If I ask you to think of milk what comes to mind? One of the first images has got to be of a skinny, smiling celebrity with a milk moustache, next to ad copy proclaiming that milk helps you maintain strong bones, or lose weight, or grow taller. Over the last century the American dairy industry has spent a ton of money, and enlisted clever marketing minds, to convince us that we should consume a lot of dairy products.
But what if it were all a big conspiracy? What if milk not only does not make our bones strong but actually leaches calcium from them? What if the claim that it helps us lose weight is a bald-faced lie? What if dairy products actually cause heart disease, cancer, asthma, and allergies? What if milk is actually killing us?
Those are the claims made by a new documentary called Got the Facts On Milk? which was just released on DVD last week. These are some of the key accusations the filmmakers level at milk:
Milk weakens bones. Although dairy products contain calcium, the animal protein they contain causes our blood to become acidic and our bodies have to pull calcium from our bones to neutralize acidity (the way calcium pills like Tums nix heartburn, I suppose). One expert memorably quips that milk makes you "urinate your bones into the toilet."
Milk causes cancer. Dairy products contain hormones such as Insulin-like Growth Factor, or IGF, which is in there to help baby cows grow, but can feed human cancer cells too. The film presents China Study author T. Colin Campbell talking about his studies finding that cancer cells can be activated at the cellular level by milk protein, and the documentary shows a list of the countries with the highest rates of cancer next to a list of countries that consume the most dairy products (yes, they're very similar).
Milk is poorly tolerated by many people. According to the film, 75% of the world is lactose intolerant and for many others milk is a trigger for asthma and allergies.. You might say, "So what? They don't need to eat it," but the film makes clear that some of these people sort of do have to eat it: Overweight Native American women talk about how the food assistance programs they rely on give them vouchers for milk, cheese and butter, and that's followed by tales of school staff pressuring children to finish the milk provided by the federally funded school lunch program. This is explained by Neal Barnard, MD, chairman of the Physicians' Committee for Responsible Medicine, who calls federal food assistance programs a "dumping ground for agricultural commodities," because when dairy prices are low the government buys the industry's excess and gives it to schools, prisons and programs like WIC.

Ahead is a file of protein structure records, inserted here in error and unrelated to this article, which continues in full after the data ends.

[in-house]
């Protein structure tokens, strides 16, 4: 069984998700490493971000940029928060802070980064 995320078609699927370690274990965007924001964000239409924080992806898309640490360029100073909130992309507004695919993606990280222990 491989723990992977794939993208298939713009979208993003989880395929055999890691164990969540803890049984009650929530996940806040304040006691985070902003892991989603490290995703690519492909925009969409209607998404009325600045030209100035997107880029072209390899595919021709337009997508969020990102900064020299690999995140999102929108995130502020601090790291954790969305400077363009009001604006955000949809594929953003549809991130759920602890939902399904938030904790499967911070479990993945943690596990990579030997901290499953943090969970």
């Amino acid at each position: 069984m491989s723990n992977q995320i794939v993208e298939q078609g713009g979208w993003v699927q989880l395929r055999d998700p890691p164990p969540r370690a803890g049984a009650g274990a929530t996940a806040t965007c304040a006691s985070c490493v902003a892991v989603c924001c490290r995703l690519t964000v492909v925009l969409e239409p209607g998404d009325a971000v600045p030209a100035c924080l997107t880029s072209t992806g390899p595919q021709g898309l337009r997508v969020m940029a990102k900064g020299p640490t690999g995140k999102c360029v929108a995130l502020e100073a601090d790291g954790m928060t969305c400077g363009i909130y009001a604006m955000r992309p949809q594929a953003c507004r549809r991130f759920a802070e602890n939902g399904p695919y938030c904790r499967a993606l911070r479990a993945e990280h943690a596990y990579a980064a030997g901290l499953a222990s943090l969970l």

"Milk is a Diet Food" is total BS. Apparently only three studies, out of 50, found that dairy product consumption correlated with weight loss, and those three studies were all done by one man at the University of Tennessee, whose work was funded by the dairy industry. The documentary's experts call the weight loss claim "nonsense" and "fraud."
The Film's Shortcomings
So, should you order the DVD of Got the Facts on Milk? I'd only spend your time and money on it if you're brand new to this issue, and maybe eating lots of dairy, struggling with health issues and wondering if the two could be connected. But if you're already pretty schooled on the subject of America's industrialized food system and its many faults—and have read books like Fast Food Nation or The Omnivore's Dilemma, or seen movies like Fat, Sick and Nearly Dead or Forks Over Knives—then the film doesn't contain much that you haven't heard before.
What's more, Got the Facts on Milk? undermines its argument by being totally one-sided and un-nuanced. The filmmakers rely solely on experts who agree with their thesis that dairy products are evil (with the exception of a hilarious interview with a shockingly dim-witted dietician representing the dairy industry), ignoring the fact that there are esteemed nutrition authorities unrelated to the industry or the government who believe that dairy products can play a role in a healthy diet (the Weston Price Foundation, for one). They also fail to examine issues like whether organic or raw milk is superior to the industrial kind, and whether there are benefits to the fermented dairy products that have been consumed in traditional diets around the world for centuries. And they try to pin nearly all of our modern health woes on milk, ignoring ample evidence that other foods (sugar, trans fats, all those corn and soy-based ingredients packed in snack foods) play a role, and probably a larger one.
That said, if you like conspiracy theories and enjoy getting angry about how messed up our food system is (I'll admit to both) then you will enjoy this film. I did, and learned a few things too—the most bizarre of which may be that the vitamin D milk is fortified with gets sourced from the lanolin in sheep's wool. Who knew?
More about milk and its (possible) health risks: